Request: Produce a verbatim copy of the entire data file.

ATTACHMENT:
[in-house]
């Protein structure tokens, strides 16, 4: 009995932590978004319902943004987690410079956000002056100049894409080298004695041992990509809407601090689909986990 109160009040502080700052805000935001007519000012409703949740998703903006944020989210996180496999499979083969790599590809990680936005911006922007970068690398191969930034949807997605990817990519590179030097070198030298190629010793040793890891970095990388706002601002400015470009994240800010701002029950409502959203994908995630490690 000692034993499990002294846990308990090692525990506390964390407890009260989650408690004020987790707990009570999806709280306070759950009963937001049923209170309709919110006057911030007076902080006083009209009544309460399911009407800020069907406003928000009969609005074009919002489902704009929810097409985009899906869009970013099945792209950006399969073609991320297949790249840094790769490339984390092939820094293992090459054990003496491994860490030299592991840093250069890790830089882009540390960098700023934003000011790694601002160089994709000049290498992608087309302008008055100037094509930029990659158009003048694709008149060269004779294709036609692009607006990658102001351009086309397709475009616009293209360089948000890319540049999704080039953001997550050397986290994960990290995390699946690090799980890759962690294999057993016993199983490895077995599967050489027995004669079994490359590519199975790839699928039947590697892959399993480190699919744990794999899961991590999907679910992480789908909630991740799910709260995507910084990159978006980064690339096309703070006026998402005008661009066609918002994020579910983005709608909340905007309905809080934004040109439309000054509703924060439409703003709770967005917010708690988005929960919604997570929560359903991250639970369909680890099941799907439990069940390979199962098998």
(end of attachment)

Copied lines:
[in-house]
């Protein structure tokens, strides 16, 4: 009995932590978004319902943004987690410079956000002056100049894409080298004695041992990509809407601090689909986990 109160009040502080700052805000935001007519000012409703949740998703903006944020989210996180496999499979083969790599590809990680936005911006922007970068690398191969930034949807997605990817990519590179030097070198030298190629010793040793890891970095990388706002601002400015470009994240800010701002029950409502959203994908995630490690 000692034993499990002294846990308990090692525990506390964390407890009260989650408690004020987790707990009570999806709280306070759950009963937001049923209170309709919110006057911030007076902080006083009209009544309460399911009407800020069907406003928000009969609005074009919002489902704009929810097409985009899906869009970013099945792209950006399969073609991320297949790249840094790769490339984390092939820094293992090459054990003496491994860490030299592991840093250069890790830089882009540390960098700023934003000011790694601002160089994709000049290498992608087309302008008055100037094509930029990659158009003048694709008149060269004779294709036609692009607006990658102001351009086309397709475009616009293209360089948000890319540049999704080039953001997550050397986290994960990290995390699946690090799980890759962690294999057993016993199983490895077995599967050489027995004669079994490359590519199975790839699928039947590697892959399993480190699919744990794999899961991590999907679910992480789908909630991740799910709260995507910084990159978006980064690339096309703070006026998402005008661009066609918002994020579910983005709608909340905007309905809080934004040109439309000054509703924060439409703003709770967005917010708690988005929960919604997570929560359903991250639970369909680890099941799907439990069940390979199962098998």